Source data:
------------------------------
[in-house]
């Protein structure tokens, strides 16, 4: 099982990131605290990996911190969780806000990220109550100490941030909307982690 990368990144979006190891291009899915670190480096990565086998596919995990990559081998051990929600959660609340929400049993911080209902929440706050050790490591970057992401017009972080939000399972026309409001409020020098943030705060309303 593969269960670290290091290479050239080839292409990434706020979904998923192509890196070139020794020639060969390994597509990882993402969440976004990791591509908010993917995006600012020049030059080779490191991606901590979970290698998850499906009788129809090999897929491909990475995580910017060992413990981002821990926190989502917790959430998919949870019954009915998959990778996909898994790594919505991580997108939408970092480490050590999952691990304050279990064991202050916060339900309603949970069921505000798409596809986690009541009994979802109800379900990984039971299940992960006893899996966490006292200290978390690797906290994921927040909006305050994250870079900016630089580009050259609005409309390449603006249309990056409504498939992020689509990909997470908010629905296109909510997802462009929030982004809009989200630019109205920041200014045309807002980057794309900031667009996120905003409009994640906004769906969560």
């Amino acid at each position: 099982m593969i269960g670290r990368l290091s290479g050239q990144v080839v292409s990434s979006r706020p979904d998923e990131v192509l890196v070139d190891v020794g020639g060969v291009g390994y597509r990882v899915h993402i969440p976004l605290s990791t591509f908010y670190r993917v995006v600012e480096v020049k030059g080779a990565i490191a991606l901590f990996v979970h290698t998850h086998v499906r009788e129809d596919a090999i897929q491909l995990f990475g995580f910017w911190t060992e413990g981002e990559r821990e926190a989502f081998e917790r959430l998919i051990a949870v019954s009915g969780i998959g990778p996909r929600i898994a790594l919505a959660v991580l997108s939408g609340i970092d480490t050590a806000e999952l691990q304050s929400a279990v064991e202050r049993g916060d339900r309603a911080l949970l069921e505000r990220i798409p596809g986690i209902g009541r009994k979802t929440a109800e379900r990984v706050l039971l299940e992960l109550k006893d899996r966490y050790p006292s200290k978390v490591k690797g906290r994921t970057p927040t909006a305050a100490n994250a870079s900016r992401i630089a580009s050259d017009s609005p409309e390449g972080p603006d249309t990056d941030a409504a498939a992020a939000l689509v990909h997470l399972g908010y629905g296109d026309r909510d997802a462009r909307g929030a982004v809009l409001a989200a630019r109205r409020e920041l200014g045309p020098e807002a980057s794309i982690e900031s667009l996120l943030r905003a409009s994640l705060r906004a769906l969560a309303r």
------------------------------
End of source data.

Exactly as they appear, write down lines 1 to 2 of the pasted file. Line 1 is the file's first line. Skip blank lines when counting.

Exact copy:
[in-house]
């Protein structure tokens, strides 16, 4: 099982990131605290990996911190969780806000990220109550100490941030909307982690 990368990144979006190891291009899915670190480096990565086998596919995990990559081998051990929600959660609340929400049993911080209902929440706050050790490591970057992401017009972080939000399972026309409001409020020098943030705060309303 593969269960670290290091290479050239080839292409990434706020979904998923192509890196070139020794020639060969390994597509990882993402969440976004990791591509908010993917995006600012020049030059080779490191991606901590979970290698998850499906009788129809090999897929491909990475995580910017060992413990981002821990926190989502917790959430998919949870019954009915998959990778996909898994790594919505991580997108939408970092480490050590999952691990304050279990064991202050916060339900309603949970069921505000798409596809986690009541009994979802109800379900990984039971299940992960006893899996966490006292200290978390690797906290994921927040909006305050994250870079900016630089580009050259609005409309390449603006249309990056409504498939992020689509990909997470908010629905296109909510997802462009929030982004809009989200630019109205920041200014045309807002980057794309900031667009996120905003409009994640906004769906969560």